So that’s the challenge in gift giving. An appropriate gift does two things: it reveals the affections of the person giving it and it suits the needs of the person to whom the gift is given.
A Danish theologian, Soren Kierkegaard told the parable of a prince who fell in love with a young maiden in his kingdom but wanted her to love him for who he was, not what he was, a prince. At first he thought he would order her to the palace and there propose marriage, but even a prince would like to feel that the girl he marries wants to marry him for who he is. Or perhaps, he thought, he could arrive at her door in full splendor, and with a bow, ask for her hand in marriage. But even the prince wanted to be wanted. Again, he thought he could masquerade as a poor peasant and try in that way to gain her interest. After he proposed, he could pull off his “mask”. But, he thought, such a masquerade would be a phony, a fake.
Finally he decided to give up his princely robes and move completely into her neighborhood and to be himself. There he would take up daily work as, say a carpenter. During his work in the day and during his time off in the evening, he would take time to get acquainted with the people around her, begin to share their interests and concerns, begin to talk their language. He would really become one of them. And in due time, should fortune be with him, he would make her acquaintance in a natural way and hopefully she would come to love him as he already had come to love her. He would then ask for her hand. This he did, and when she did come to love him, he told her who he really was.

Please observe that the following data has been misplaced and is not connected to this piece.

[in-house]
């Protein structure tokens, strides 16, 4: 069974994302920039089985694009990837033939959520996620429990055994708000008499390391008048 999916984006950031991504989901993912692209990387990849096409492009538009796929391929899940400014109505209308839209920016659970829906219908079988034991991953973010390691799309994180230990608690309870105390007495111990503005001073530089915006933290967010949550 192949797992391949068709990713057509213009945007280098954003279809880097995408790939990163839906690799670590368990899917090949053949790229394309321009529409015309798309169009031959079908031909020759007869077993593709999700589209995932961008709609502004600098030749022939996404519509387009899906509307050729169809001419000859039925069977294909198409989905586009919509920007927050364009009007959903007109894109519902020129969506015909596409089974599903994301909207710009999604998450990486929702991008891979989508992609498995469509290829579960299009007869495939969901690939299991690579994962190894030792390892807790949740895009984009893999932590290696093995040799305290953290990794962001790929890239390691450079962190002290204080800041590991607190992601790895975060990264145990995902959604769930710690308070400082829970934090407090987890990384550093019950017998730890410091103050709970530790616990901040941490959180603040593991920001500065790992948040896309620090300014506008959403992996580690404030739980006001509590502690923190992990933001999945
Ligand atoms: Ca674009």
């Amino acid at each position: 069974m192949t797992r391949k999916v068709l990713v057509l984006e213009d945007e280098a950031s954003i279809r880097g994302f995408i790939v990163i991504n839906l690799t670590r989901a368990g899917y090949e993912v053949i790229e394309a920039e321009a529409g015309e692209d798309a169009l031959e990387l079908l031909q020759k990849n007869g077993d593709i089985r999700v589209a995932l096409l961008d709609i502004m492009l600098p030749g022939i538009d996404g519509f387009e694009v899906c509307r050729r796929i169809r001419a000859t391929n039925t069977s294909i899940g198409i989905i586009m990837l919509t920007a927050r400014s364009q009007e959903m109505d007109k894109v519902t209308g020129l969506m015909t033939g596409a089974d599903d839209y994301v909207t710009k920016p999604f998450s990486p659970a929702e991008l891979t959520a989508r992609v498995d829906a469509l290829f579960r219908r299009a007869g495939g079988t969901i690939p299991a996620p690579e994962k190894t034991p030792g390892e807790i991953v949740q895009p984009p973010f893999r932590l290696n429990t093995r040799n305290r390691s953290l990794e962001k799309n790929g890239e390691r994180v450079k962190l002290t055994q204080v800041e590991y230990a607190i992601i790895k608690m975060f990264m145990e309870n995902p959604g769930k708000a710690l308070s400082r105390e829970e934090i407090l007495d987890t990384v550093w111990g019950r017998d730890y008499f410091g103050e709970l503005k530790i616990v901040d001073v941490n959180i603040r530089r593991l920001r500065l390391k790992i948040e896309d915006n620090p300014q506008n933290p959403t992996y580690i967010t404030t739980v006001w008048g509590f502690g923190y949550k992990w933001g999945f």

This is Kierkegaard’s way of summarizing God’s Christmas gift-giving decision. God wished to join our lives with His in a loving relationship and he could have done it anyway he wanted. But he rejected a fake way and came as a real gift revealing his loving nature and at the same time meeting our deepest need.
Does the artificiality of the season disturb me? Not at all! Not as long as the “indescribable gift” is real. “The gift of God is eternal life in Christ Jesus our Lord” (Romans 6:23).
But it can’t be real for you, until you really accept the gift.